So, we’ve got the S&P 500 up on the screen. And we’ve got to start with what must be the world’s most-watched trend line at this point in time. It’s quite an amazing trend line. Goes back to January where this whole bear market in equities began. And what we’ve had during the week is we’ve had another test of it and another rejection at the trend line. So, it’s now a four-point trend line, which is fairly rare. You don’t usually see these four-point trend lines, so it really is a significant one for us to continue watching. And what I want to do, I want to start over at the four-hourly chart and just get a little bit more idea on the price action over the last week.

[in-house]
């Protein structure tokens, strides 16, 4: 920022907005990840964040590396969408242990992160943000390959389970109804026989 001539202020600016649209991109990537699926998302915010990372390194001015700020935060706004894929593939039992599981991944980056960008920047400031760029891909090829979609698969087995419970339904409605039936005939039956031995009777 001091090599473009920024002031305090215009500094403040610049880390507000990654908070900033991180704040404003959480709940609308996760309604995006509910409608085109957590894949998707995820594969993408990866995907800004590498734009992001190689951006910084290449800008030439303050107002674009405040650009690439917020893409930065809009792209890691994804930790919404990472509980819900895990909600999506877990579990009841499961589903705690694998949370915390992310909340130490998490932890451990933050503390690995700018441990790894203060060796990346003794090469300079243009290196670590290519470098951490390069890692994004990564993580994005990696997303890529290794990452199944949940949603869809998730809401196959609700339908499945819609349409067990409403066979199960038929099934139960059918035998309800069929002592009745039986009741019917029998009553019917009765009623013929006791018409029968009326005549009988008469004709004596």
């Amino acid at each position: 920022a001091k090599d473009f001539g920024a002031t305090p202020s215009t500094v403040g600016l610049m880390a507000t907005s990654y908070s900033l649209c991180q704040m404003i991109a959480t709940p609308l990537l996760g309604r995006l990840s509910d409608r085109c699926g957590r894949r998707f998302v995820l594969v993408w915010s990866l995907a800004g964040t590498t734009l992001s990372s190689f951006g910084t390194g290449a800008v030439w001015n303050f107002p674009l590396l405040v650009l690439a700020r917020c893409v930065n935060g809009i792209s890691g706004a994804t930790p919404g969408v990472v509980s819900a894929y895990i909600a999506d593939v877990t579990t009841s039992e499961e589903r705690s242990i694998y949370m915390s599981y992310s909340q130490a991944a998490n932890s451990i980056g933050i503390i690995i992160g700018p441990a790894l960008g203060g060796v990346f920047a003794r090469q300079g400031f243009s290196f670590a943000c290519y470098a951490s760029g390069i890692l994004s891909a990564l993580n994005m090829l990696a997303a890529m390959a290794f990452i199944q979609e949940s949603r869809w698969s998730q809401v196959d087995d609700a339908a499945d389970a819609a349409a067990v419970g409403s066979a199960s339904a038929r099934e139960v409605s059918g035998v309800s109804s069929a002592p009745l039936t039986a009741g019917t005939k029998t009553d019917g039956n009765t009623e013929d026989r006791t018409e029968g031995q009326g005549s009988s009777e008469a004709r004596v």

So, in last week’s video, I mentioned this little trading range which the market had broken out from. We had this break. So, there’s the trading range. There’s a triangle trading range. We had a breakout last week when Fed Governor Powell talked about maybe slowing up on the interest rate increases, and that potentially set up the possibility for maybe another run up at this trend line, but the run didn’t get too far. The prices hit this trend line and it’s come back down here towards four. So, the strength of that large enduring trend line certainly overwhelmed the potential upside from that small trading pattern. And the market is now back at this support which we’ve spoken about many times over the last few months. Dates back to May. It’s this very technically active region around 39000. And we’re already just getting a rebound off there as I film on Friday afternoon in Sydney.